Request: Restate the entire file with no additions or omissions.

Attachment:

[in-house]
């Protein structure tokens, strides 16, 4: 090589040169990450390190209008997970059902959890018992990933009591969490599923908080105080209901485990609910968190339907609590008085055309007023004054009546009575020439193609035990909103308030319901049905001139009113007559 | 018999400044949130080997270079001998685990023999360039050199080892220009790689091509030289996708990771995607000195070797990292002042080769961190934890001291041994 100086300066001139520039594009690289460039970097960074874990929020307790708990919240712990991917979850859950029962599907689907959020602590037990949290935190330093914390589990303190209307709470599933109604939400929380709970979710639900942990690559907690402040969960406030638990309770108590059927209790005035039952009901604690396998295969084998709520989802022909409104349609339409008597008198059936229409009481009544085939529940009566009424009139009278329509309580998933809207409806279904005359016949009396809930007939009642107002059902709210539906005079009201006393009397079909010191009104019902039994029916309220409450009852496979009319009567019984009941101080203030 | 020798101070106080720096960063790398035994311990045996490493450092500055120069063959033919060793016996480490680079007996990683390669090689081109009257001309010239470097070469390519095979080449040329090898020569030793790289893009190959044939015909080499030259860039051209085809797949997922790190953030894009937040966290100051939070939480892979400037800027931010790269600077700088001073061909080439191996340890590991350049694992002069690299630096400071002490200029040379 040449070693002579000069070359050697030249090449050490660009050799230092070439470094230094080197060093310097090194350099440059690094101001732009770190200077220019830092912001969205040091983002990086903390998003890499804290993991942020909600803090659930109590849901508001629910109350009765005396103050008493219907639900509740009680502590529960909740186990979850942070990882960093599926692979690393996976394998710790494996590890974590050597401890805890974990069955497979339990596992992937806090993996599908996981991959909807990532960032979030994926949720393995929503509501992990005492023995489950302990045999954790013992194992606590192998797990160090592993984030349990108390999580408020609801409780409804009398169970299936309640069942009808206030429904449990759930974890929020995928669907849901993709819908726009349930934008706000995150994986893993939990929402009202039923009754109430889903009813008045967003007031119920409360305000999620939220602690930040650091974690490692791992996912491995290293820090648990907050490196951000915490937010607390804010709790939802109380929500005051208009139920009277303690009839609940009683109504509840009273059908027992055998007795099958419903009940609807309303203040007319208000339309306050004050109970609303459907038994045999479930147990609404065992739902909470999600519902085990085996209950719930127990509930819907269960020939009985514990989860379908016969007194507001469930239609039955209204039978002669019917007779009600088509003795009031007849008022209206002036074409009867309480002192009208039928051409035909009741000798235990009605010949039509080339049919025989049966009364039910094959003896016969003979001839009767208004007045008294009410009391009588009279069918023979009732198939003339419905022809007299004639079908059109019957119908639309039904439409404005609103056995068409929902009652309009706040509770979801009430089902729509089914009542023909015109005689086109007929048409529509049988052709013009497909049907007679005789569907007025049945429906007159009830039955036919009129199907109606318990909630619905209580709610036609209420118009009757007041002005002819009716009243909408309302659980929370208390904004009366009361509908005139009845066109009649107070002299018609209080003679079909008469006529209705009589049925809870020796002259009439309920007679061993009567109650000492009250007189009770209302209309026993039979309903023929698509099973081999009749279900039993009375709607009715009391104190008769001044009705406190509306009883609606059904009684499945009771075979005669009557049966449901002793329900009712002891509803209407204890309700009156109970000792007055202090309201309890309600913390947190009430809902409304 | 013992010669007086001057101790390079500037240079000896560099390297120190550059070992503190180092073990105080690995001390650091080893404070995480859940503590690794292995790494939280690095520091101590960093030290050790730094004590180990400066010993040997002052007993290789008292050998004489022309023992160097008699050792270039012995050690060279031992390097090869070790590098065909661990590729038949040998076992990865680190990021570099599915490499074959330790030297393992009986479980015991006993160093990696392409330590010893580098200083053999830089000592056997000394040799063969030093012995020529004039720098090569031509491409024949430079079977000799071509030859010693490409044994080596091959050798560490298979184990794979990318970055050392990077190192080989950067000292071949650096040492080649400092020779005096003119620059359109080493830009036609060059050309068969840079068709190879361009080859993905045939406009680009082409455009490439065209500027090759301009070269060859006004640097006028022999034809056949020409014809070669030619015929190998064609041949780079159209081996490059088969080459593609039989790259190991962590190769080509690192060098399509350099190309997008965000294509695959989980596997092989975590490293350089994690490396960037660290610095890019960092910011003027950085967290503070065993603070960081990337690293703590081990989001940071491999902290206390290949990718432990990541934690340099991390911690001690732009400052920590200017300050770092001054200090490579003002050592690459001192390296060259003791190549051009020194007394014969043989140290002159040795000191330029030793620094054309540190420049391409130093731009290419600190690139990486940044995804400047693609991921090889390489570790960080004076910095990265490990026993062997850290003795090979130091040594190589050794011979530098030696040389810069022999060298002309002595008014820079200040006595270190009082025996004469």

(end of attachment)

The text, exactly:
[in-house]
């Protein structure tokens, strides 16, 4: 090589040169990450390190209008997970059902959890018992990933009591969490599923908080105080209901485990609910968190339907609590008085055309007023004054009546009575020439193609035990909103308030319901049905001139009113007559 | 018999400044949130080997270079001998685990023999360039050199080892220009790689091509030289996708990771995607000195070797990292002042080769961190934890001291041994 100086300066001139520039594009690289460039970097960074874990929020307790708990919240712990991917979850859950029962599907689907959020602590037990949290935190330093914390589990303190209307709470599933109604939400929380709970979710639900942990690559907690402040969960406030638990309770108590059927209790005035039952009901604690396998295969084998709520989802022909409104349609339409008597008198059936229409009481009544085939529940009566009424009139009278329509309580998933809207409806279904005359016949009396809930007939009642107002059902709210539906005079009201006393009397079909010191009104019902039994029916309220409450009852496979009319009567019984009941101080203030 | 020798101070106080720096960063790398035994311990045996490493450092500055120069063959033919060793016996480490680079007996990683390669090689081109009257001309010239470097070469390519095979080449040329090898020569030793790289893009190959044939015909080499030259860039051209085809797949997922790190953030894009937040966290100051939070939480892979400037800027931010790269600077700088001073061909080439191996340890590991350049694992002069690299630096400071002490200029040379 040449070693002579000069070359050697030249090449050490660009050799230092070439470094230094080197060093310097090194350099440059690094101001732009770190200077220019830092912001969205040091983002990086903390998003890499804290993991942020909600803090659930109590849901508001629910109350009765005396103050008493219907639900509740009680502590529960909740186990979850942070990882960093599926692979690393996976394998710790494996590890974590050597401890805890974990069955497979339990596992992937806090993996599908996981991959909807990532960032979030994926949720393995929503509501992990005492023995489950302990045999954790013992194992606590192998797990160090592993984030349990108390999580408020609801409780409804009398169970299936309640069942009808206030429904449990759930974890929020995928669907849901993709819908726009349930934008706000995150994986893993939990929402009202039923009754109430889903009813008045967003007031119920409360305000999620939220602690930040650091974690490692791992996912491995290293820090648990907050490196951000915490937010607390804010709790939802109380929500005051208009139920009277303690009839609940009683109504509840009273059908027992055998007795099958419903009940609807309303203040007319208000339309306050004050109970609303459907038994045999479930147990609404065992739902909470999600519902085990085996209950719930127990509930819907269960020939009985514990989860379908016969007194507001469930239609039955209204039978002669019917007779009600088509003795009031007849008022209206002036074409009867309480002192009208039928051409035909009741000798235990009605010949039509080339049919025989049966009364039910094959003896016969003979001839009767208004007045008294009410009391009588009279069918023979009732198939003339419905022809007299004639079908059109019957119908639309039904439409404005609103056995068409929902009652309009706040509770979801009430089902729509089914009542023909015109005689086109007929048409529509049988052709013009497909049907007679005789569907007025049945429906007159009830039955036919009129199907109606318990909630619905209580709610036609209420118009009757007041002005002819009716009243909408309302659980929370208390904004009366009361509908005139009845066109009649107070002299018609209080003679079909008469006529209705009589049925809870020796002259009439309920007679061993009567109650000492009250007189009770209302209309026993039979309903023929698509099973081999009749279900039993009375709607009715009391104190008769001044009705406190509306009883609606059904009684499945009771075979005669009557049966449901002793329900009712002891509803209407204890309700009156109970000792007055202090309201309890309600913390947190009430809902409304 | 013992010669007086001057101790390079500037240079000896560099390297120190550059070992503190180092073990105080690995001390650091080893404070995480859940503590690794292995790494939280690095520091101590960093030290050790730094004590180990400066010993040997002052007993290789008292050998004489022309023992160097008699050792270039012995050690060279031992390097090869070790590098065909661990590729038949040998076992990865680190990021570099599915490499074959330790030297393992009986479980015991006993160093990696392409330590010893580098200083053999830089000592056997000394040799063969030093012995020529004039720098090569031509491409024949430079079977000799071509030859010693490409044994080596091959050798560490298979184990794979990318970055050392990077190192080989950067000292071949650096040492080649400092020779005096003119620059359109080493830009036609060059050309068969840079068709190879361009080859993905045939406009680009082409455009490439065209500027090759301009070269060859006004640097006028022999034809056949020409014809070669030619015929190998064609041949780079159209081996490059088969080459593609039989790259190991962590190769080509690192060098399509350099190309997008965000294509695959989980596997092989975590490293350089994690490396960037660290610095890019960092910011003027950085967290503070065993603070960081990337690293703590081990989001940071491999902290206390290949990718432990990541934690340099991390911690001690732009400052920590200017300050770092001054200090490579003002050592690459001192390296060259003791190549051009020194007394014969043989140290002159040795000191330029030793620094054309540190420049391409130093731009290419600190690139990486940044995804400047693609991921090889390489570790960080004076910095990265490990026993062997850290003795090979130091040594190589050794011979530098030696040389810069022999060298002309002595008014820079200040006595270190009082025996004469």